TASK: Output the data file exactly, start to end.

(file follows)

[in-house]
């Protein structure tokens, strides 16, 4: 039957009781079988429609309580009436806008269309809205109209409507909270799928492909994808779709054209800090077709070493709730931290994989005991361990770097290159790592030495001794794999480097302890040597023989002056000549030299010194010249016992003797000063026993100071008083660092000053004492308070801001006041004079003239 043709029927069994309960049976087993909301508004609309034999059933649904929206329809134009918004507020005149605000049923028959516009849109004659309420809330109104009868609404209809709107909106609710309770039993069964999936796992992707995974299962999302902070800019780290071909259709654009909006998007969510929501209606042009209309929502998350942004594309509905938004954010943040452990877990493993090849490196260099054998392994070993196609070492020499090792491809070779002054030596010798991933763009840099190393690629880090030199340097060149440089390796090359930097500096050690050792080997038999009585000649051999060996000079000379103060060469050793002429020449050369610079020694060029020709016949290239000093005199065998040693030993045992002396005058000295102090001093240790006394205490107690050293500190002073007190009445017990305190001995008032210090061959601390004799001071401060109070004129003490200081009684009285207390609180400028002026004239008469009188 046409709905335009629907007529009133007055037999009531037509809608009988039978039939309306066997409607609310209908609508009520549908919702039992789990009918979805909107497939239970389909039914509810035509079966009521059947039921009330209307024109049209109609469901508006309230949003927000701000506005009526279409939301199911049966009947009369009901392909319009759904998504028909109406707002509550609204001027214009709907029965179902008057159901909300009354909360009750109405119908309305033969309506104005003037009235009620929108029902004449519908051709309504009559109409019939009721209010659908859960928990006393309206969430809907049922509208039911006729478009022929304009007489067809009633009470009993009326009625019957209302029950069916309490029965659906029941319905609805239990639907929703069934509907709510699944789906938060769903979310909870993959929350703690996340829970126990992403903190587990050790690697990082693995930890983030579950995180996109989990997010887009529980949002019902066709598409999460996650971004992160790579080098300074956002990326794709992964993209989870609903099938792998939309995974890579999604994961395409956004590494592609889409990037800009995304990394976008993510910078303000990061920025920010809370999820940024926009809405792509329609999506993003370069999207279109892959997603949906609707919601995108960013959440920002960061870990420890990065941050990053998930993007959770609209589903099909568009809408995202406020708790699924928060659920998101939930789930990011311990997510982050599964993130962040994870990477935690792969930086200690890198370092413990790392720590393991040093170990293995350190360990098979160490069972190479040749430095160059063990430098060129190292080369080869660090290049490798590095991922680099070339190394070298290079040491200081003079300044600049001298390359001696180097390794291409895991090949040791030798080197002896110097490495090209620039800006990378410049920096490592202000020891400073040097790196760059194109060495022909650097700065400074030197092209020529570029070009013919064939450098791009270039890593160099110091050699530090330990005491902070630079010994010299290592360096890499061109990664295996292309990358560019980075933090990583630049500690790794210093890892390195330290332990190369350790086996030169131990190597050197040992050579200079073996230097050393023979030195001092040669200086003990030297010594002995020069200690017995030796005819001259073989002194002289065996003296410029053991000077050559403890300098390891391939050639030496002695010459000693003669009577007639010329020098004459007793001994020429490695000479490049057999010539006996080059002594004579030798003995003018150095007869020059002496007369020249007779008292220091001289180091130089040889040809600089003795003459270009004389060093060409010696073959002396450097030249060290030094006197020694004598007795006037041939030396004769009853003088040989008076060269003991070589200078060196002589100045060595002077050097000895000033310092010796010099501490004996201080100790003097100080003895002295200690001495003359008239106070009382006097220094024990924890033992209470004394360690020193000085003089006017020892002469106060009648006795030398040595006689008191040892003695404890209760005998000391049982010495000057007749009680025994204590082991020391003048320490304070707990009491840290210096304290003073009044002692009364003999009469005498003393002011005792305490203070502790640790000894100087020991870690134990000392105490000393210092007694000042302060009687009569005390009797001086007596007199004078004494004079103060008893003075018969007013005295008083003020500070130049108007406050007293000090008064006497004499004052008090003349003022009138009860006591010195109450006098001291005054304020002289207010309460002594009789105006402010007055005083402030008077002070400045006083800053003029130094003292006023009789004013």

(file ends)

[in-house]
């Protein structure tokens, strides 16, 4: 039957009781079988429609309580009436806008269309809205109209409507909270799928492909994808779709054209800090077709070493709730931290994989005991361990770097290159790592030495001794794999480097302890040597023989002056000549030299010194010249016992003797000063026993100071008083660092000053004492308070801001006041004079003239 043709029927069994309960049976087993909301508004609309034999059933649904929206329809134009918004507020005149605000049923028959516009849109004659309420809330109104009868609404209809709107909106609710309770039993069964999936796992992707995974299962999302902070800019780290071909259709654009909006998007969510929501209606042009209309929502998350942004594309509905938004954010943040452990877990493993090849490196260099054998392994070993196609070492020499090792491809070779002054030596010798991933763009840099190393690629880090030199340097060149440089390796090359930097500096050690050792080997038999009585000649051999060996000079000379103060060469050793002429020449050369610079020694060029020709016949290239000093005199065998040693030993045992002396005058000295102090001093240790006394205490107690050293500190002073007190009445017990305190001995008032210090061959601390004799001071401060109070004129003490200081009684009285207390609180400028002026004239008469009188 046409709905335009629907007529009133007055037999009531037509809608009988039978039939309306066997409607609310209908609508009520549908919702039992789990009918979805909107497939239970389909039914509810035509079966009521059947039921009330209307024109049209109609469901508006309230949003927000701000506005009526279409939301199911049966009947009369009901392909319009759904998504028909109406707002509550609204001027214009709907029965179902008057159901909300009354909360009750109405119908309305033969309506104005003037009235009620929108029902004449519908051709309504009559109409019939009721209010659908859960928990006393309206969430809907049922509208039911006729478009022929304009007489067809009633009470009993009326009625019957209302029950069916309490029965659906029941319905609805239990639907929703069934509907709510699944789906938060769903979310909870993959929350703690996340829970126990992403903190587990050790690697990082693995930890983030579950995180996109989990997010887009529980949002019902066709598409999460996650971004992160790579080098300074956002990326794709992964993209989870609903099938792998939309995974890579999604994961395409956004590494592609889409990037800009995304990394976008993510910078303000990061920025920010809370999820940024926009809405792509329609999506993003370069999207279109892959997603949906609707919601995108960013959440920002960061870990420890990065941050990053998930993007959770609209589903099909568009809408995202406020708790699924928060659920998101939930789930990011311990997510982050599964993130962040994870990477935690792969930086200690890198370092413990790392720590393991040093170990293995350190360990098979160490069972190479040749430095160059063990430098060129190292080369080869660090290049490798590095991922680099070339190394070298290079040491200081003079300044600049001298390359001696180097390794291409895991090949040791030798080197002896110097490495090209620039800006990378410049920096490592202000020891400073040097790196760059194109060495022909650097700065400074030197092209020529570029070009013919064939450098791009270039890593160099110091050699530090330990005491902070630079010994010299290592360096890499061109990664295996292309990358560019980075933090990583630049500690790794210093890892390195330290332990190369350790086996030169131990190597050197040992050579200079073996230097050393023979030195001092040669200086003990030297010594002995020069200690017995030796005819001259073989002194002289065996003296410029053991000077050559403890300098390891391939050639030496002695010459000693003669009577007639010329020098004459007793001994020429490695000479490049057999010539006996080059002594004579030798003995003018150095007869020059002496007369020249007779008292220091001289180091130089040889040809600089003795003459270009004389060093060409010696073959002396450097030249060290030094006197020694004598007795006037041939030396004769009853003088040989008076060269003991070589200078060196002589100045060595002077050097000895000033310092010796010099501490004996201080100790003097100080003895002295200690001495003359008239106070009382006097220094024990924890033992209470004394360690020193000085003089006017020892002469106060009648006795030398040595006689008191040892003695404890209760005998000391049982010495000057007749009680025994204590082991020391003048320490304070707990009491840290210096304290003073009044002692009364003999009469005498003393002011005792305490203070502790640790000894100087020991870690134990000392105490000393210092007694000042302060009687009569005390009797001086007596007199004078004494004079103060008893003075018969007013005295008083003020500070130049108007406050007293000090008064006497004499004052008090003349003022009138009860006591010195109450006098001291005054304020002289207010309460002594009789105006402010007055005083402030008077002070400045006083800053003029130094003292006023009789004013």